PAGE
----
I guess I see that- and my own depression- as caused by what we went through as kids, we were quite badly physically and emotionally abused by our father and although our mother was loving she was too scared of my dad to leave him or properly stand up to him. My sis is younger than me and sort of felt it harder I suppose, I think that’s probably why she developed borderline whereas I “just” ended up with depression.

    _But_ that said I have a very close friend who has bipolar disorder- unlike you she doesn’t have psychosis though- and she has _no_ trauma in her background (beyond “normal” things we all go through such as loss of grandparents). Her mother and her mother’s neice both have mental health probs and my friend is as sure as she can be that they have no trauma either.

    So I guess I mean that the cause depends on the person like you’ve said here. Trauma can cause mental health probs but so can other things, so can a mix, whatever- to totally dismiss psychiatrists and meds seems a bit short-sighted.

    But I know your therapist has been good for you and we all get irritated with those around us from time to time no matter how well we get on so hopefully this is a one off :o)

    Hope you are well

    Best wishes

    • Thanks Kate πŸ™‚ Basically, I agree with everything you’ve said. There’s no doubt that trauma has a role to play in many mental health concerns, and even the traditionally “organic” illnesses may well have a trauma element to them too. Even where trauma is the primary antagonist, it doesn’t necessarily mean that medication and psychiatric intervention is bad – granted, without therapy, it’s rather palliative, but still not without merit. I know I’ve always found that there is simply no way I could have got through the worst periods of therapy without medication, regardless of whether I have PTSD, bipolar, schizophrenia, or some mishmash of them all.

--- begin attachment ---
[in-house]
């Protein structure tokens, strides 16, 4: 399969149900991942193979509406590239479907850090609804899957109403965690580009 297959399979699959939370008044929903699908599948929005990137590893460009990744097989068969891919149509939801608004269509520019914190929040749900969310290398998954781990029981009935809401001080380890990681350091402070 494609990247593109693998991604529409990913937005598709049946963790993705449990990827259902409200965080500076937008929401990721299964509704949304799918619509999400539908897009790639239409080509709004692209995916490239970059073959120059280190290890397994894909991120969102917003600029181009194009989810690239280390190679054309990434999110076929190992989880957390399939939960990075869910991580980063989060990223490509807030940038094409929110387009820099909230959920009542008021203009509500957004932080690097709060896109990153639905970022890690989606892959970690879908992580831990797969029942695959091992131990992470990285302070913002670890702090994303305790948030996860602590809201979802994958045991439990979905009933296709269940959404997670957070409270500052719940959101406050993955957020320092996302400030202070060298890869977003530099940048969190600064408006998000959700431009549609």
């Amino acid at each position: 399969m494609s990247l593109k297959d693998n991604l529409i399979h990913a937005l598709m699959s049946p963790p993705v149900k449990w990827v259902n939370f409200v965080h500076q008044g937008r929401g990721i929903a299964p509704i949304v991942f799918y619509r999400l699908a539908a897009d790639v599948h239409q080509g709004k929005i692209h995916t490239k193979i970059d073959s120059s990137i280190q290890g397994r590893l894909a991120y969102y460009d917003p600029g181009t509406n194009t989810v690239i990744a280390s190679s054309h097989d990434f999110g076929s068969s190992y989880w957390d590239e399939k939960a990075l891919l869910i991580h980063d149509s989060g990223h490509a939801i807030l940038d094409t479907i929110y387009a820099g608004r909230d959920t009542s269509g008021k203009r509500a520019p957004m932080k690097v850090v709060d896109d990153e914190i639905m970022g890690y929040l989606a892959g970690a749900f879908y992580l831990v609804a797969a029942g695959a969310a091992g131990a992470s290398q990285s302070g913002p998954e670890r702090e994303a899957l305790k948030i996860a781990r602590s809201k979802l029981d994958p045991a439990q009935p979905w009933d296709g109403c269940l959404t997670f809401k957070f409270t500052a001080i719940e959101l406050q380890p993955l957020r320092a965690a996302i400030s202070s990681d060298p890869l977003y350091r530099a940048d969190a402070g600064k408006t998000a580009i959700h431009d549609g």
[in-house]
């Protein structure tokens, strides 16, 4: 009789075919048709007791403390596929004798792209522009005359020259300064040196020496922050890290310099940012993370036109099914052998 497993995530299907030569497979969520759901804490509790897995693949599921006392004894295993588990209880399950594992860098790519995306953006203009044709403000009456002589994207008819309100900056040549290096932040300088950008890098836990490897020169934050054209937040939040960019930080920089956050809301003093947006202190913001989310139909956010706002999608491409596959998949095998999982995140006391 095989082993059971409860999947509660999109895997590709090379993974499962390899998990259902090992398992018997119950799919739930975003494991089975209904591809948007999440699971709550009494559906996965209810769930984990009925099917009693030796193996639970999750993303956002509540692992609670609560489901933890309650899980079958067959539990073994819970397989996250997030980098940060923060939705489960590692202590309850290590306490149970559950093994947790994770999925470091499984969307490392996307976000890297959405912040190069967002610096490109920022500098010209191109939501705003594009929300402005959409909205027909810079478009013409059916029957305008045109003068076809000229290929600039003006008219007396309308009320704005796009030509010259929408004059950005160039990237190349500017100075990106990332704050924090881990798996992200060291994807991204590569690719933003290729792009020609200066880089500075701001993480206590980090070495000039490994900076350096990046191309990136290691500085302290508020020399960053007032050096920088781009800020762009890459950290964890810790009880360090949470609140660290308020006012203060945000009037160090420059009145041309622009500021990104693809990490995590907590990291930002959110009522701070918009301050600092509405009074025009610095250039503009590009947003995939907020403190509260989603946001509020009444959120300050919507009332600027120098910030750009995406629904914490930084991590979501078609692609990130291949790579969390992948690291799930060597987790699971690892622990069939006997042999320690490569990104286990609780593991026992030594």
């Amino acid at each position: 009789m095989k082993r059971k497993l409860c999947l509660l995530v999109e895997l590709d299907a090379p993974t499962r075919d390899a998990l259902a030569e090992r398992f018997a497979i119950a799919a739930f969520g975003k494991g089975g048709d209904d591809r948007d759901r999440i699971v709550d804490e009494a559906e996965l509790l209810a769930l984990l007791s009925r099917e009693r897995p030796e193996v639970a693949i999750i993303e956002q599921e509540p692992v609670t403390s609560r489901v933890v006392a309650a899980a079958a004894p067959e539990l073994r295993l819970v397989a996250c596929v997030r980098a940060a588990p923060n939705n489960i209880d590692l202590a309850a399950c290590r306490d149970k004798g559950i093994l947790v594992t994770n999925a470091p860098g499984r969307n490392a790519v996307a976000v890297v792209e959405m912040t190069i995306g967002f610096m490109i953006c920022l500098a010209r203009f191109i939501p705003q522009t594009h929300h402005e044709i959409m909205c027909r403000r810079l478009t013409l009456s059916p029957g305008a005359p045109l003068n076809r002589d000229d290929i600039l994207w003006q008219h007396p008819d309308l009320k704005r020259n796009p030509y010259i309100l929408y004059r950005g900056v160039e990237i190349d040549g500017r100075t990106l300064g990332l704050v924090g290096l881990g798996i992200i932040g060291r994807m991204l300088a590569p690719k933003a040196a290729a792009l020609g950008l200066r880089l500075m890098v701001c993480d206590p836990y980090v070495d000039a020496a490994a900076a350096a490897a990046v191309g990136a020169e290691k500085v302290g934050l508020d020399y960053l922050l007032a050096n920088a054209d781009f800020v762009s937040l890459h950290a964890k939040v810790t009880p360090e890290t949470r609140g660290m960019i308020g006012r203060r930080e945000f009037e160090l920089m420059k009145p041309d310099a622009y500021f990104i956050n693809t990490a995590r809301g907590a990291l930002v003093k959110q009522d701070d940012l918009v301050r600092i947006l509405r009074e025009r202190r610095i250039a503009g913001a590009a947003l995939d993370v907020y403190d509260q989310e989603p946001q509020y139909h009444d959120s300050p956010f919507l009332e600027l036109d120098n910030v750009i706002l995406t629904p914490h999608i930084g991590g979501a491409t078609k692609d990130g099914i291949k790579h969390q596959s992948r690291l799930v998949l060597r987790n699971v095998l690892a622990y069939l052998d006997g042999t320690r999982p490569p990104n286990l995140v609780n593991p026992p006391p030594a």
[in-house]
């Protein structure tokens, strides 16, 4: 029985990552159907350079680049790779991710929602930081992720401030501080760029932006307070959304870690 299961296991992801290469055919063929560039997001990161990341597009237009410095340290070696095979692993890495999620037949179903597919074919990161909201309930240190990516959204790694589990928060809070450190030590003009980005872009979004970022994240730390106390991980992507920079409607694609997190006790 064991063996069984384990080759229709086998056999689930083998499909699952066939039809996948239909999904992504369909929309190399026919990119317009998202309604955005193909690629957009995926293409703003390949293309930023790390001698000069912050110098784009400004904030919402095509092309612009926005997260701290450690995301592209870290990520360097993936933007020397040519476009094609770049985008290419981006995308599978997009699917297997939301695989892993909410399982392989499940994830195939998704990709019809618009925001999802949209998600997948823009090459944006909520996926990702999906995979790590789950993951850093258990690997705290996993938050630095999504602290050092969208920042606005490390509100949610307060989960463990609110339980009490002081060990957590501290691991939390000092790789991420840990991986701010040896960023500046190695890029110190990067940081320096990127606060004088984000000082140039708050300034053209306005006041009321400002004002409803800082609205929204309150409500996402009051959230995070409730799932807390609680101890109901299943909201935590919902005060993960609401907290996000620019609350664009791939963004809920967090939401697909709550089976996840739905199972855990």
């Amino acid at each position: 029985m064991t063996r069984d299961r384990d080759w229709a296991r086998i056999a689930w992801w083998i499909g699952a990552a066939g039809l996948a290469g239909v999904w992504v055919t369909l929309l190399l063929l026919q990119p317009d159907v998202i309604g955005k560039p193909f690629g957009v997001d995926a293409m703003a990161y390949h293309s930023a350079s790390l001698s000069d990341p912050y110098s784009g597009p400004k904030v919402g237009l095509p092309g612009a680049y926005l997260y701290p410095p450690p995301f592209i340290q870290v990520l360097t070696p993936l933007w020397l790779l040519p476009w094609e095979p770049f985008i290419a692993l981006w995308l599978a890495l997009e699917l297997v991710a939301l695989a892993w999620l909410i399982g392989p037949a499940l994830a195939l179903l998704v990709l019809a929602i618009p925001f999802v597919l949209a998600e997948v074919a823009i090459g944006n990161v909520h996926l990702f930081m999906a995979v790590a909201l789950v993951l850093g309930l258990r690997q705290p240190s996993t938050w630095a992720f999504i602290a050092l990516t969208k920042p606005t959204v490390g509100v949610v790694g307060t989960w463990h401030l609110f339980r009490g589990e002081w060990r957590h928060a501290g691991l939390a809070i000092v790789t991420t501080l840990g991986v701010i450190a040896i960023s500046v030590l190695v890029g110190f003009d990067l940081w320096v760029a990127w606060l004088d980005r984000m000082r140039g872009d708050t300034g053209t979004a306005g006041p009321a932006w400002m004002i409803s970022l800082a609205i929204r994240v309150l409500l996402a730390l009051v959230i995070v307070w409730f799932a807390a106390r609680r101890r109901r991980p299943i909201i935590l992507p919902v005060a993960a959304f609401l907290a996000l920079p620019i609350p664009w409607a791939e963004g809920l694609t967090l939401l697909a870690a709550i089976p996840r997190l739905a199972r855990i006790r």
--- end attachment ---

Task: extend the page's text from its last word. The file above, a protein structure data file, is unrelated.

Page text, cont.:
I know I’ve said this before, but for what it’s worth I am so sorry that you were treated as you were by your father 😦 No one, especially not a kid, should have to ever go through that. Having been on Twitter since 2008 or something and having met a number of people who’ve had horribly abusive childhoods, very little surprises me any more – but I still despair that the people who would do this truly exist. Bastards.

      Anyway, thanks again Kate, and I hope things are well with you.

      Take care

      Karen ❀ xxxxx

  10. Pingback: Psychosis, terror, fear and anxiety « MADD Suspicions

  11. hi karen. I have never been psychosis but I have did and what i’ve been thru sound really different from that. my parts do sometimes just appear in my head but they always feel pat of me and never feel like their unreal or just random. I am just getting to know sum of them granted but they’re all in my head so to speakso it is different. i see what you’re therapist is getting at to be fair but still think the 2 things are very separate.

    hope you are well